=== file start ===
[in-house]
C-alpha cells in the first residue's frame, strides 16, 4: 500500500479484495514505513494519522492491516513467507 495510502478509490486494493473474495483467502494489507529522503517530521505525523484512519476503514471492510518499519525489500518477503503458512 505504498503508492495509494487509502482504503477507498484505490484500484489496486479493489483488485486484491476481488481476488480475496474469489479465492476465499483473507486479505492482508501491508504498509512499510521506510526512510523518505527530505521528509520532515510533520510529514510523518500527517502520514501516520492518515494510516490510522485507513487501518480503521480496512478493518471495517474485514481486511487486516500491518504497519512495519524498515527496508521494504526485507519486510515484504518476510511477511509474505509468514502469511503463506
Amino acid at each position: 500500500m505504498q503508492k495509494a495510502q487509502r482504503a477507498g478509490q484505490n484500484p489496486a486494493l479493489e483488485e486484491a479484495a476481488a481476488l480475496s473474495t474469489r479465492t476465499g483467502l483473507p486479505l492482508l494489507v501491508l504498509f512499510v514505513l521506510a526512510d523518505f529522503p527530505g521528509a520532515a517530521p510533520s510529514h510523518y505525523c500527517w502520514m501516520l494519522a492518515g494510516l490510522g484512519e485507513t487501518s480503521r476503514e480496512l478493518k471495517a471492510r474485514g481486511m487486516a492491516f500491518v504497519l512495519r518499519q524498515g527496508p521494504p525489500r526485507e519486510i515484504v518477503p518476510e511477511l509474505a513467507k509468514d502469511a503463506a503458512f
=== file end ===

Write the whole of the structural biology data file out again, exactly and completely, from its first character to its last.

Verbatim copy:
[in-house]
C-alpha cells in the first residue's frame, strides 16, 4: 500500500479484495514505513494519522492491516513467507 495510502478509490486494493473474495483467502494489507529522503517530521505525523484512519476503514471492510518499519525489500518477503503458512 505504498503508492495509494487509502482504503477507498484505490484500484489496486479493489483488485486484491476481488481476488480475496474469489479465492476465499483473507486479505492482508501491508504498509512499510521506510526512510523518505527530505521528509520532515510533520510529514510523518500527517502520514501516520492518515494510516490510522485507513487501518480503521480496512478493518471495517474485514481486511487486516500491518504497519512495519524498515527496508521494504526485507519486510515484504518476510511477511509474505509468514502469511503463506
Amino acid at each position: 500500500m505504498q503508492k495509494a495510502q487509502r482504503a477507498g478509490q484505490n484500484p489496486a486494493l479493489e483488485e486484491a479484495a476481488a481476488l480475496s473474495t474469489r479465492t476465499g483467502l483473507p486479505l492482508l494489507v501491508l504498509f512499510v514505513l521506510a526512510d523518505f529522503p527530505g521528509a520532515a517530521p510533520s510529514h510523518y505525523c500527517w502520514m501516520l494519522a492518515g494510516l490510522g484512519e485507513t487501518s480503521r476503514e480496512l478493518k471495517a471492510r474485514g481486511m487486516a492491516f500491518v504497519l512495519r518499519q524498515g527496508p521494504p525489500r526485507e519486510i515484504v518477503p518476510e511477511l509474505a513467507k509468514d502469511a503463506a503458512f